the delay of the brigade commanders in sending their reports to me, the last of which (that of Brigadier-General Moore) was received this day. The result of that day's operations and the character of the reports of brigade commanders, which are herewith inclosed, require of me a report more in detail than I would otherwise make it, and will excuse the personal cast which it assumes:
On November 9, in conformity with orders from army headquarters, being temporarily in command of Cheatham's division, I reported to Major General W. H. T. Walker. A reorganization of the army having just taken place, I had with me to report to General Walker but one brigade of the division, Wright's brigade having been left at Charleston, Tennessee, under orders, and Moore's and Walthall's brigades having not then reported to me under the new organization. My headquarters were located on the west side of Chattanooga Creek, at a point advised by General Walker, and my brigade was placed where he directed. On the same day I was invited by General Walker to accompany him and Lieutenant-General Hardee to the Craven house, which I did. The ground in that neighborhood was passed over, viewed, and discussed, but no line to fight on was recommended by any one present. Indeed, it was agreed on all hands that the position was one extremely difficult of defense against a strong force of the enemy advancing under cover of a heavy artillery fire. General Walker's opinion was expressed to the effect that at a certain point to which we had walked, which was a narrow pass, artillery should be placed in position extending to the left for a short distance toward the top of the mountain; that this would prevent any surprise by forces approaching in that direction, and at the same time they would answer the guns from the hills on the opposite side of Lookout Creek; also to have artillery near the Craven house to answer the Moccasin battery guns. By the first arrangement, he said, the artillery could have retreated by the road, and the infantry, which was put there to defend the artillery and pass, would have felt strong and been better satisfied and better able to hold their position. He said his experience was that infantry care but little for artillery if they have artillery to respond with, and that they are soon demoralized when they have quietly to sit and receive artillery fire without having some of their own to reply with. I ventured to express my own opinion to Lieutenant-General Hardee subsequently, and in it I differed somewhat (not without great presumption, but with equal diffidence) from that of so experienced a soldier as General Walker. If we were defeated on the slope the guns, as I thought, must inevitably be lost, from the impossibility of removing them under fire from their positions. My plan of defense was to place a gun in every available position on Lookout Point, and to sink the wheels or elevate the trails, so as to command the slope of the mountain. In addition to which I respectfully suggested that on the point a sharpshooter should be placed wherever a man could stand, so as to annoy the flank of the enemy. In my judgment there was no place northwest of the Craven house at which our infantry force could be held on the slope of the mountain, and in consequence of this firm conviction I gave orders to Brigadier-General Walthall, which are hereinafter mentioned.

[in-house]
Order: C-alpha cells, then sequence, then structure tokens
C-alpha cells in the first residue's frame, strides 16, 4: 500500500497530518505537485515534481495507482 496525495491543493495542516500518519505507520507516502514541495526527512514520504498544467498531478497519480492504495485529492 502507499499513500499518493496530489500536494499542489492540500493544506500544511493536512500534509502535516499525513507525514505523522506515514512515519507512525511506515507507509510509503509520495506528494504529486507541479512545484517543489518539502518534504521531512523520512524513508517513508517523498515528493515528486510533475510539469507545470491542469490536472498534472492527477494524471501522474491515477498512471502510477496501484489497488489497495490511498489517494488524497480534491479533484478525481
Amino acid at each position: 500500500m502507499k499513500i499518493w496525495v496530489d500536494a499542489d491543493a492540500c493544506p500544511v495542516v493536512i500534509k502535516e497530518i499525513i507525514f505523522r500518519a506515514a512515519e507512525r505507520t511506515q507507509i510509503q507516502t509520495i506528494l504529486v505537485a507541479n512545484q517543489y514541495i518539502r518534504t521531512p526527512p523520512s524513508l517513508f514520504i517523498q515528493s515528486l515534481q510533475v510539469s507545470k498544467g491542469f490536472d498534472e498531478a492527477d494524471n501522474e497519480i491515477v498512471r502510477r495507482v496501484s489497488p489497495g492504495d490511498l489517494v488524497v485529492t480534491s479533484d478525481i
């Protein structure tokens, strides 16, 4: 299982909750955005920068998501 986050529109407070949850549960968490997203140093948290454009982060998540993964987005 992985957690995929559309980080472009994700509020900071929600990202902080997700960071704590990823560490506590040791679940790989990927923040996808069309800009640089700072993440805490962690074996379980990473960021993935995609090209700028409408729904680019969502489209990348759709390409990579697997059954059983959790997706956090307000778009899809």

Upon my return to the foot of the mountain, on November 9, I found Brigadier-General Walthall and his brigade in camp there. Brigadier-General Moore's brigade was then at the Craven house, where it had been for a time-how long I am not informed. General